A watchdog group, Stimulating Broadband (SB), which keeps tabs on stimulus spending on broadband infrastructure, says Minnesota is the only state holding back details about how the state plans to spend its broadband stimulus money. Gov. Tim Pawlenty’s administration says it doesn’t have to disclose the information. It’s the second time in two months that Pawlenty has come under criticism over broadband policy. Minnesota submitted a list of funding priorities to the National Telecommunications and Information Administration (NTIA) detailing how the state plans to spend stimulus money to expand broadband coverage statewide. But Pawlenty’s office won’t reveal which projects – which it selected from a master list of applications received from counties, townships, cities, businesses and nonprofits across Minnesota – it’s recommending for funding.
The governor is invoking a state statute that says applications about nonpublic businesses are private until funding decisions are made. As the Minnesota Progressive Project noted on Tuesday, many of those applications have been made public, including one of the state’s largest counties, Ramsey County.
Diane Wells of the Telecommunications Division of the Minnesota Department of Commerce, told SB:
“Minnesota has undertaken its [Broadband Technologies Opportunity Program] evaluation process following guidelines the state has for reviewing RFPs. Under that process, the results of our evaluation would not be made publicly available until the completion of the full process, which for purposes of the BTOP broadband grants, we have defined as when the NTIA issues the awards. Thus the recommendation from Minnesota to the NTIA is not a public document at this time.”
The second time SB asked for Minnesota’s prioritized list, it received a response from a government attorney. In an email, Alberto Quintela, Jr., wrote, “The Minnesota Department of Commerce has been informed by the Minnesota Department of Administration that, pursuant to Minn. Stat. 13.591, subd.4 (2008), documents generated in response to the NTIA’s communication to the states on the opportunity to comment on grant proposals submitted under the Broadband Technology Opportunities Program (BTOP) are protected nonpublic data until completion of the federal evaluation process and the awards are made.”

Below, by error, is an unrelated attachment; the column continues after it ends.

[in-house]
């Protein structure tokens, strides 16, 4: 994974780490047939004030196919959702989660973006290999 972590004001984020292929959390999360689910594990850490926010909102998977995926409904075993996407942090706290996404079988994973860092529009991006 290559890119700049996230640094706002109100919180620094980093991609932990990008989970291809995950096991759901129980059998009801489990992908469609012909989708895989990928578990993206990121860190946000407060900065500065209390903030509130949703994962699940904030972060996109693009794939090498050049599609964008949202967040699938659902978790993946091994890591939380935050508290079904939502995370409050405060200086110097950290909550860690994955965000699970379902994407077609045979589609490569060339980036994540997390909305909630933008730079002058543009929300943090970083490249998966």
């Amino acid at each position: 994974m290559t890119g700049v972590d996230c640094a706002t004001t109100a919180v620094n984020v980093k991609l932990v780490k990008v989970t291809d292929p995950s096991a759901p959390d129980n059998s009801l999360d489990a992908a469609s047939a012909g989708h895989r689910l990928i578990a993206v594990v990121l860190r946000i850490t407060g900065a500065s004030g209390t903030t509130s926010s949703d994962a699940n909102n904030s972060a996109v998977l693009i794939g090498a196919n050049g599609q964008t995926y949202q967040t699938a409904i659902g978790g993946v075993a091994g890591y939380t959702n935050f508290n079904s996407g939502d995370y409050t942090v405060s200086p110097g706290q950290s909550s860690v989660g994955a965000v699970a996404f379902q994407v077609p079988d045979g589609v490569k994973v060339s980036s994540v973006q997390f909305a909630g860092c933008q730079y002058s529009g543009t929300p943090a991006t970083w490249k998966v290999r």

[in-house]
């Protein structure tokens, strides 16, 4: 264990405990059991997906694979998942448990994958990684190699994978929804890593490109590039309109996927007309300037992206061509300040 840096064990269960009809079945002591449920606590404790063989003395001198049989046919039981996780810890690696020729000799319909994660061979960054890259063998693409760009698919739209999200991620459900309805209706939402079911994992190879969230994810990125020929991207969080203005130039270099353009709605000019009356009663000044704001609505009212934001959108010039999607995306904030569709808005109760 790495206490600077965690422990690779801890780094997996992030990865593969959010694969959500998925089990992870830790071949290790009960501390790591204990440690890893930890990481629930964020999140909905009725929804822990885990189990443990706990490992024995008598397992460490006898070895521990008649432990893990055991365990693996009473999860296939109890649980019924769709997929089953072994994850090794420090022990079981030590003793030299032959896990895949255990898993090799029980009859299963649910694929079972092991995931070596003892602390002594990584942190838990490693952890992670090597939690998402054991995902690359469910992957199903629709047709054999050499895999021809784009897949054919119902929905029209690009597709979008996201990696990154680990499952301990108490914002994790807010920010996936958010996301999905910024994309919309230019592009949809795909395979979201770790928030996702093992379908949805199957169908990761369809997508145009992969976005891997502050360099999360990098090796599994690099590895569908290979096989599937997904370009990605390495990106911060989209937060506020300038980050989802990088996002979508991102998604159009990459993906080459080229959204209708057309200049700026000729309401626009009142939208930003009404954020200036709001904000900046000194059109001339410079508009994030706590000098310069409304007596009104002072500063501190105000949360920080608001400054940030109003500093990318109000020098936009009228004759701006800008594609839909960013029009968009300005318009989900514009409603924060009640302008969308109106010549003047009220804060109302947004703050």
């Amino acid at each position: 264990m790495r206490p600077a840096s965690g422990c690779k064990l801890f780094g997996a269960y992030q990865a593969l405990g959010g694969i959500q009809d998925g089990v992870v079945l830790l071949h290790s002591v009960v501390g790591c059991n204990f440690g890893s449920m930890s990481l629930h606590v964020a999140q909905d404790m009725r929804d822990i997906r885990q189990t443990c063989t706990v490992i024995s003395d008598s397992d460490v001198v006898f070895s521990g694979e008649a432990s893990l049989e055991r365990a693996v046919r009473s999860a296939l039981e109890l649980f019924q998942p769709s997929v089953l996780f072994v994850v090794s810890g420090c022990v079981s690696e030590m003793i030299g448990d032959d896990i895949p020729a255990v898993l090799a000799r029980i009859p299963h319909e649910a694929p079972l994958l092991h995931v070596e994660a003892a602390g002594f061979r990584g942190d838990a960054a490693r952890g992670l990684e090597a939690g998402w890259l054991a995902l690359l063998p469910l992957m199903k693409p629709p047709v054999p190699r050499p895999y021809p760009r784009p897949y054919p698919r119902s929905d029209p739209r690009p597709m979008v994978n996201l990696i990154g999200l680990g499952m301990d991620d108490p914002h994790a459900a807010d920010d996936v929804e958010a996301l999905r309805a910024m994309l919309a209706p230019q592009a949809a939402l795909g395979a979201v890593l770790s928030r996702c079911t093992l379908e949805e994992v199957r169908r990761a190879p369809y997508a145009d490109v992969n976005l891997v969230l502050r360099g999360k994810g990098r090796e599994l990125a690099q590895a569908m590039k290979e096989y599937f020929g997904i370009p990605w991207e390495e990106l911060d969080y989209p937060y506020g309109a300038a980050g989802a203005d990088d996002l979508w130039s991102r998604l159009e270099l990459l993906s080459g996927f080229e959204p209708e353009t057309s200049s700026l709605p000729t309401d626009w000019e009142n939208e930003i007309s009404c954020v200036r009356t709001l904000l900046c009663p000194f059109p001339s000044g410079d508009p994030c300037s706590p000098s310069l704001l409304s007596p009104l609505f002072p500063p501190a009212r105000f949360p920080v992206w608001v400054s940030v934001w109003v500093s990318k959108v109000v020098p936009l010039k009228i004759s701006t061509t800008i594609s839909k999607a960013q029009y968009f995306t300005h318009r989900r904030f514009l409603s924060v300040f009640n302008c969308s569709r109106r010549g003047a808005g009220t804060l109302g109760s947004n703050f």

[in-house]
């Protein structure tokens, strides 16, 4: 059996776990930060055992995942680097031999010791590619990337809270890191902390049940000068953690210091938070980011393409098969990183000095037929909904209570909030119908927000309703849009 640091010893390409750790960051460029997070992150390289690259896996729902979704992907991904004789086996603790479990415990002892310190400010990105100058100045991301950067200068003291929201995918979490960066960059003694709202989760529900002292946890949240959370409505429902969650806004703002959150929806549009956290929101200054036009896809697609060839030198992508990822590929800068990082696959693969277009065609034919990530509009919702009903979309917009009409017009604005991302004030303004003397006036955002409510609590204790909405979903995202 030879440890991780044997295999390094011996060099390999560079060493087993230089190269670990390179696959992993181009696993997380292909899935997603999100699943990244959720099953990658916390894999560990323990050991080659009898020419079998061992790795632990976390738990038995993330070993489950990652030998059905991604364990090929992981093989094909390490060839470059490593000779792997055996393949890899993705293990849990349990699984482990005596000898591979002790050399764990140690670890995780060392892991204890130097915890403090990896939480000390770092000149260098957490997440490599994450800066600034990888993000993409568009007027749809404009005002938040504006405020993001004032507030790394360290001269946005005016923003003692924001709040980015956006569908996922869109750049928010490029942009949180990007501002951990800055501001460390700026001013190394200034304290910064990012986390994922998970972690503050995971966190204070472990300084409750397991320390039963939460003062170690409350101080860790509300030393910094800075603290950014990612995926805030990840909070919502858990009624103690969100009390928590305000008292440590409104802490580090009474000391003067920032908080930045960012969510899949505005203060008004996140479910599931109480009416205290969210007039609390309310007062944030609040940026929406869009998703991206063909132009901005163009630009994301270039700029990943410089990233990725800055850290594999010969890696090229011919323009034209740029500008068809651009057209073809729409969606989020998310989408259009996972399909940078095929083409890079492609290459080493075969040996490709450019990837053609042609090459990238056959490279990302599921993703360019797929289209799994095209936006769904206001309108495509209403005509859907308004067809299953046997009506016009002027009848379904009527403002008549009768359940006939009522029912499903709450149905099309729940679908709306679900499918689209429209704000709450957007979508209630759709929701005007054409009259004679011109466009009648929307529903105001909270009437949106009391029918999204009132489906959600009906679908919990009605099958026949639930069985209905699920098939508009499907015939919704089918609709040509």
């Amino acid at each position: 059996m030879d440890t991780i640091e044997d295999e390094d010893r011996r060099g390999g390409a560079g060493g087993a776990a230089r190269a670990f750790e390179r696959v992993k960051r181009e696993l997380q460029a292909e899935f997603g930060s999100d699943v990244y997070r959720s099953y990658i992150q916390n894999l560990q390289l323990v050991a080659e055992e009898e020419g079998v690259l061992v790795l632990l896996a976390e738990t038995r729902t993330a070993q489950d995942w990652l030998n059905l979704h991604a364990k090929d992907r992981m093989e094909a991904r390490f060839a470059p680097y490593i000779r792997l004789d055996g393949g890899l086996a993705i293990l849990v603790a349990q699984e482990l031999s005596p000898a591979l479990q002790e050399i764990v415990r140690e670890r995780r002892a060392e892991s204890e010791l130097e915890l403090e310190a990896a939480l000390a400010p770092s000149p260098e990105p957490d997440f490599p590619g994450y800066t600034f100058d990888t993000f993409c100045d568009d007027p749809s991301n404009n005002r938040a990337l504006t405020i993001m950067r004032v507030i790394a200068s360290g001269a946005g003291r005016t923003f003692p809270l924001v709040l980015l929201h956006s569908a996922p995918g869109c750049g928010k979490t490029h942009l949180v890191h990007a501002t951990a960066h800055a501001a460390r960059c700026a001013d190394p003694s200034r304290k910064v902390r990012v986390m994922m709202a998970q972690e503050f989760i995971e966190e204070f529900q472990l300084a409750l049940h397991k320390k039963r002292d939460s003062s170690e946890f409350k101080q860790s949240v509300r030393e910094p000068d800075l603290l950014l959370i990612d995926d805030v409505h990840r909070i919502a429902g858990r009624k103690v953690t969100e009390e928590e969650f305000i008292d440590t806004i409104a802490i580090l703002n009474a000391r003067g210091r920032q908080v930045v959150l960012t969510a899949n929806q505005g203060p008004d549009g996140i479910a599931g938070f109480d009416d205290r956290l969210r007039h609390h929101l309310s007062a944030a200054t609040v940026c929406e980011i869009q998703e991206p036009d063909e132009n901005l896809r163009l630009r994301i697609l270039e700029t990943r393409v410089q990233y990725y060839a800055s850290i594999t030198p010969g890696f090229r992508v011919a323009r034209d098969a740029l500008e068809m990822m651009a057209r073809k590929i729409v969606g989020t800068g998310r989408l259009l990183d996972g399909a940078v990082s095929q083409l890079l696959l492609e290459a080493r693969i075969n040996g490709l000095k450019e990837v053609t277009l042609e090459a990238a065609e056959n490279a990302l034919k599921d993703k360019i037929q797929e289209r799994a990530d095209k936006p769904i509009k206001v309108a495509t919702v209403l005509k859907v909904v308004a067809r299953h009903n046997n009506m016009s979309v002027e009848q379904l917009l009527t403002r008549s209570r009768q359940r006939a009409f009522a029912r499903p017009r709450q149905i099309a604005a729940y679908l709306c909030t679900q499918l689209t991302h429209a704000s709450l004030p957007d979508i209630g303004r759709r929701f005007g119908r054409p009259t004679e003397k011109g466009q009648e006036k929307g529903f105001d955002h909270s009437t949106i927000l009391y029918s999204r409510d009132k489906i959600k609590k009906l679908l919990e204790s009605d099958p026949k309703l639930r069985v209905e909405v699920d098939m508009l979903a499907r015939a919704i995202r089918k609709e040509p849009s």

When asked for comment on the case, Jeneba Jalloh Ghatt of the Ghatt Law Group told SB in an email that it is strange for Minnesota to be so secretive – especially since every other state SB has approached has supplied the information.
“At the outset, the state of Minnesota has to realize that others have elected to release their rankings. Given that it was never a secret and was quite ‘public’ that NTIA sought the rankings from all of the states in the first place, it is unclear why the ultimate rankings would be considered ‘non public.'”
“It is also unclear whether Minnesota can keep the letter hidden for long,” Ghatt wrote. “At top, the decision to treat the NTIA response as non-public fuels a growing debate over whether States preferred public and government projects over private ones. It would appear that Minnesota could be shielding its rankings from the same type of criticisms other states are facing.”
That criticism comes as Minnesota selected a telecom-backed group to conduct the state’s broadband mapping, which could, in turn, benefit the telecom industry. That decision was made without the input of the state’s citizen broadband task force, whose members were appointed by Pawlenty.